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Nat Clin Pract Endocrinol Metab. 2009 Feb;5(2):88-99. doi: 10.1038/ncpendmet1051.

Radiation-induced hypopituitarism after cancer therapy: who, how and when to test.

Author information

  • 1Department of Diabetes and Endocrinology, Queen Elizabeth II Hospital, Welwyn Garden City, Hertfordshire, UK. ken.darzy@nhs.net

Abstract

Subtle to frank abnormalities in hypothalamic-pituitary axis function are frequently seen in cancer survivors who have received prophylactic or therapeutic cranial irradiation. The growth hormone (GH) axis is the most vulnerable to radiation damage, and isolated GH deficiency can occur after doses as low as 18 Gy. Furthermore, the frequency of GH deficiency can reach 50-100% within 3-5 years of cranial irradiation with doses of 30-50 Gy. TSH and adrenocorticotropic hormone deficiency occur in 3-6% of patients after conventional irradiation (30-50 Gy). Abnormalities in gonadotropin secretion are dose-dependent: gonadotropin deficiency is seen only after doses of 30 Gy or more, whereas lower doses usually lead to precocious puberty. Hyperprolactinemia predominantly occurs in young women after intensive irradiation and is usually subclinical. The frequencies of gonadotropin, adrenocorticotropic hormone and TSH deficiencies substantially increase with intensive irradiation (greater than 60 Gy) and after conventional irradiation for pituitary tumors, with a cumulative incidence of 30-60% after 10 years. The irreversible and progressive nature of radiation-induced anterior-pituitary hormone deficiencies and their adverse effect on body image, growth, sexual function, skeletal health and quality of life makes it essential that cancer survivors are tested regularly to ensure appropriate diagnosis and timely hormone replacement therapy.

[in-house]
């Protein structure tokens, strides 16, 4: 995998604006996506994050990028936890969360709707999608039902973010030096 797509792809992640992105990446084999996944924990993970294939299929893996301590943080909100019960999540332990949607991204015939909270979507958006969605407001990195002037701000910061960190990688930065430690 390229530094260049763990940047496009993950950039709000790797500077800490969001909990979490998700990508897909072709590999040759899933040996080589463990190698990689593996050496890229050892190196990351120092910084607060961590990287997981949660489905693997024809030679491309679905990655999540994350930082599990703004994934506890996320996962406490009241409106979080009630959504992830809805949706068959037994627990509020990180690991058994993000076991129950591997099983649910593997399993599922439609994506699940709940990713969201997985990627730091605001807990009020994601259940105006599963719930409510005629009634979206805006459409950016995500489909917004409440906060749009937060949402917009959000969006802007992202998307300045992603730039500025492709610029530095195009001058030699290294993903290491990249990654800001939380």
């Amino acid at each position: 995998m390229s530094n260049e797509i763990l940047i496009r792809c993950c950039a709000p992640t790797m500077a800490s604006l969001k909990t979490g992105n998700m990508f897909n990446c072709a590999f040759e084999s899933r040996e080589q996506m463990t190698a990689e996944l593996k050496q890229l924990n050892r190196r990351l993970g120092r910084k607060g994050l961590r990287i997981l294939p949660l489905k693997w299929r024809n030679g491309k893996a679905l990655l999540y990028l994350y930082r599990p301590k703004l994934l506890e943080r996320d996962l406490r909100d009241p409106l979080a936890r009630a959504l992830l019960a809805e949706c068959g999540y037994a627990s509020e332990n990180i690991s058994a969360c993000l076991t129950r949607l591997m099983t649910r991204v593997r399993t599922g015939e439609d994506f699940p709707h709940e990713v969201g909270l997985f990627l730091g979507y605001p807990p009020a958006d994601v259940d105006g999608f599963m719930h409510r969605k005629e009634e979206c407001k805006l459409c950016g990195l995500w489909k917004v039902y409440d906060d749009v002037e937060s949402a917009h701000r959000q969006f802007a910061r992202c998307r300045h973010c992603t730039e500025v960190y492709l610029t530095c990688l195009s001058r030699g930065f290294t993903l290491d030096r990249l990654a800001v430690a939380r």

PMID:
19165221
[PubMed - indexed for MEDLINE]
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